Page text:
Wednesday, 10 August 2011

I'm a free bitch, baby (part 2), or HELLO AGAIN!

So. While I’ve been away, supposedly writing my PhD and moving house (but actually going to G-A-Y Late and watching Glee obsessively), I have discovered, thanks to the very brilliant blogger Lesley Kinzel is run by Jane Pratt, who invented Sassy and Jane. It is a very cool website with articles by a whole range of women, different ages, sizes, races, sexualities… etc. etc. etc it’s basically a feminist space of coolness tackling everything from shoes to sexual harassment.

The one thing all the writers have in common is that they are all ADDICTED. Addicted to painkillers, addicted to cookies, to coke, to credit cards, to affirmation from strangers, to throwing up,to buying dresses, to booze. They write about these things with wit and self-deprecation while informing you of the latest Asian beauty trend. Yes. It’s cool. (I’m addicted to Cat Marnell’s beauty column in particular at the moment. She is very funny, and very sad. Check out her “HUSTLER MAGAZINE’S DIRTY LITTLE BEAUTY SECRET: The Amazing Drugstore Skincare Product They Drizzle All Over Girls’ Faces On Photoshoots”. I bought three.) They don't always get it right, but I love reading about it.

And they all have big problems with their bodies.

Now, God forbid I would ever essentialize gender, but these sort of addictions and these sort of body-dysmorphias are, I think, peculiar to women, and they’re totally interrelated.* Not all the writers are full-on “X”-Anonymous addicts (some are), but they all pretty much use something or other to quell the difficulties they have with their bodies.

And reading about it is immensely cathartic.

I honestly don’t think I know one woman who doesn’t have at least a problematic relationship with food. I got mine partly from my mother, partly from all the other shit that goes on in our society. Hadley Freeman wrote a very good, unusually personal, column on her eating disorder recently: she made a good point about pictures not causing anorexia; but this stuff doesn’t happen in a void. Everything adds up, from Heat magazine to the cat-calls you get when you go for a jog (you don’t own my body, douchebag. It’s called the rape culture, look it up). And some of it I get from all the internalized stuff about perfection I have inside me. That’s me; it’s my responsibility. But everything (whatever that is) adds up, we don’t feel worth it, our bodies aren’t really ours; we are always policed, always wrong.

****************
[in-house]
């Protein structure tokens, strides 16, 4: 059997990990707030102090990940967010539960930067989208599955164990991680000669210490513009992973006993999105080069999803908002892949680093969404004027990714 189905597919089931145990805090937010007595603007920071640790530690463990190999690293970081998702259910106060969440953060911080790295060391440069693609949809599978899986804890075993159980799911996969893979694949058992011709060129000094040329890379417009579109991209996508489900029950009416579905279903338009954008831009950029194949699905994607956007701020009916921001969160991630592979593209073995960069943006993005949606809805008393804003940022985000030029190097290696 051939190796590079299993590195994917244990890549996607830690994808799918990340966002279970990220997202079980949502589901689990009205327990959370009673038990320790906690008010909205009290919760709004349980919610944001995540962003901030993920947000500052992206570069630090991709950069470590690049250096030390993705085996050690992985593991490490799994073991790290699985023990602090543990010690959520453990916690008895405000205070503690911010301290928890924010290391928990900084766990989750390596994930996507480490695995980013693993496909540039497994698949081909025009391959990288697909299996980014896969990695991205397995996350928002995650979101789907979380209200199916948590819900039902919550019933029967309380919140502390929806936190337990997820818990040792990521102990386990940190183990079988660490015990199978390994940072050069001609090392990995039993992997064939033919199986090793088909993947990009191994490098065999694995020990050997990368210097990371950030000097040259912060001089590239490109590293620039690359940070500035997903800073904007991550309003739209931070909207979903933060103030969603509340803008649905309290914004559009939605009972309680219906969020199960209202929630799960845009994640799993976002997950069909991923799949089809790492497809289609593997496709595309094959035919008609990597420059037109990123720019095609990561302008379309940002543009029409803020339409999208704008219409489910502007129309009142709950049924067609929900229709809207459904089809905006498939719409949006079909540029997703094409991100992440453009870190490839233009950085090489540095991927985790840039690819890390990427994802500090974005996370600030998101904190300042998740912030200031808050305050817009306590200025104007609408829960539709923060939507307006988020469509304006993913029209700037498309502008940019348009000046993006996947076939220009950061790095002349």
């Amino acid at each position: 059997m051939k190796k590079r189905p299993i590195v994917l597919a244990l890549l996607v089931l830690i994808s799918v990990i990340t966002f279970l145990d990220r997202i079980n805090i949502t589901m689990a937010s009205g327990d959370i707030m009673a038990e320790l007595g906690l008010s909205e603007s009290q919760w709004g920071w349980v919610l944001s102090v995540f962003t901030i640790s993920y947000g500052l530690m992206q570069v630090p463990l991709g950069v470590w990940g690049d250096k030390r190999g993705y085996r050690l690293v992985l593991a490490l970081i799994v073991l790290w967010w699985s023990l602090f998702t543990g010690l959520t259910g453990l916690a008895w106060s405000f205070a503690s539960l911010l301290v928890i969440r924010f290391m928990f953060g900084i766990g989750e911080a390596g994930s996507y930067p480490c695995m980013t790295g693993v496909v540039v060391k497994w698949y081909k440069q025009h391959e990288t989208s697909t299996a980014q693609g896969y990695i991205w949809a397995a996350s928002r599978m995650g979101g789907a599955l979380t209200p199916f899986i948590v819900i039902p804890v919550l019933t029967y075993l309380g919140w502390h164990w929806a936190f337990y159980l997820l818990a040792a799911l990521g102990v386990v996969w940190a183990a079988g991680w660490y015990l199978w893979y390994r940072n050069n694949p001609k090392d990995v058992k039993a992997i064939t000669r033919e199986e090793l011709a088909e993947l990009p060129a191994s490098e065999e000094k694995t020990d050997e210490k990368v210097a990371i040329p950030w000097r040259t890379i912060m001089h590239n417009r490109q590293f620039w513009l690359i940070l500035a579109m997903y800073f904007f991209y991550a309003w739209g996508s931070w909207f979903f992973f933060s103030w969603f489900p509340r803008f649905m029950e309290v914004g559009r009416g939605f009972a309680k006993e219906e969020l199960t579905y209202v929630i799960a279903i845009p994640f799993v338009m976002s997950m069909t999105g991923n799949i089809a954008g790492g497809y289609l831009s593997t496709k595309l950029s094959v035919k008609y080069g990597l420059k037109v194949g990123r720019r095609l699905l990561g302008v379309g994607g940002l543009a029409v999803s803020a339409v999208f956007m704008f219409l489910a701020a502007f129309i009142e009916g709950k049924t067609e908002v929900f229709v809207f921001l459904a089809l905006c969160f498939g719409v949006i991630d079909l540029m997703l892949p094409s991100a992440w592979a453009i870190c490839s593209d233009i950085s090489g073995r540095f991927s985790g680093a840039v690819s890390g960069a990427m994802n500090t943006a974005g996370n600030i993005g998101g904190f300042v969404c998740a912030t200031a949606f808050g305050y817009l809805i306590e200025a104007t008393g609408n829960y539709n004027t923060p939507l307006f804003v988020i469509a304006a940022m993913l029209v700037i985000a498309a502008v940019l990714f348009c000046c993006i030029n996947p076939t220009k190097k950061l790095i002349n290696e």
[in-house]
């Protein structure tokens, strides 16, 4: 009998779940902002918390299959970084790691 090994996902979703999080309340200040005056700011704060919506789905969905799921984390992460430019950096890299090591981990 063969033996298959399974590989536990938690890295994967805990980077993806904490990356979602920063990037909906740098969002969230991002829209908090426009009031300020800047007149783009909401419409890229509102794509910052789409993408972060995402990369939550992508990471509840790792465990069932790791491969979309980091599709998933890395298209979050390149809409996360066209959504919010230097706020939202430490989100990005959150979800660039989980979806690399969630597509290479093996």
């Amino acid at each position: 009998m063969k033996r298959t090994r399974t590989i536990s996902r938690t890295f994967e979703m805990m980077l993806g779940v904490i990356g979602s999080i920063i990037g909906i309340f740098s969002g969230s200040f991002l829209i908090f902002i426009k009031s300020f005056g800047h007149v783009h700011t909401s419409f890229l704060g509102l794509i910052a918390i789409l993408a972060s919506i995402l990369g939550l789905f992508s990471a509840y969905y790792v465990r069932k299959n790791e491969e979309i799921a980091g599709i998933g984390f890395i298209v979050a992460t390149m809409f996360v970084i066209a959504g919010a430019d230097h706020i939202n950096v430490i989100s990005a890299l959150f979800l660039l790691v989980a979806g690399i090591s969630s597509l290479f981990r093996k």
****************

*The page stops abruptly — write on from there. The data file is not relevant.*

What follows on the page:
Most women do it. We count the calories. We feel the guilt. We don’t look at our reflections in the mirror. We exercise too much, or not at all if we feel bad, and then we beat ourselves up about it. And we know better. I’m doing a fucking PhD on the body and feminist theology. I know this is stupid. For every step forward, for every nice thing I say to myself, I’ve already said about a hundred hateful things I would lamp someone for if they said it to a friend.

So I am really enjoying reading the women on be honest about what they’re doing, because I don’t feel so alone. Women don’t talk about this shit enough. We are always pretending. I had a conversation with a friend a while ago where we both admitted to doing the DIPE (documented instance of public eating) thing. It was amazing, and funnily enough it’s helped me do it less (less cutting back, post-pizza-days, I mean). Usually women are complimenting each other, but we’re not actually telling each other what it costs, how we feel about it, what’s really going on.

Because we’re ok. You’re ok. I’m ok. And the reality is, growing up is about accepting what we look like and loving it, because we are loved and held by others and by God. That’s what being anti-dualistic is all about, dude. If I tell my body it’s useless, my soul will feel it too. That’s the complete opposite of holistic and awesome.

I found  through Lesley Kinzel’s blog. She’s really into fat acceptance and she’s about the only xojane writer that seems to have some semblance of peace about what she looks like, and therefore, who she is. She writes:
Fat acceptance doesn’t simply advocate in favor of fatness. Fat acceptance is also about rejecting a culture that encourages us to rage and lash out at our bodies, even to hate them, for looking a certain way. It’s about setting our own boundaries and knowing ourselves, and making smart decisions about how we live and treat ourselves, and ferociously defending the privacy of those choices. It’s about promoting the idea that anything you do with your body should come from a place of self-care and self-love, not from guilt and judgment and punishment. It’s about demanding that all bodies, no matter their appearance or age or ability, be treated with basic human respect and dignity. That’s the world I’d like to build. For all of us.
So, because I have a date with Mr Schuester, I will leave you with, who did you think, Lady Gaga. What, did you think I would write a post without mentioning Gaga? You’re so weird.

What are you? That’s right, you’re a free bitch, baby.

*I know this is an increasingly a problem for guys, but as a woman, that's what I know about directly. And this is a BIG problem that intersects with lots of other things for women.

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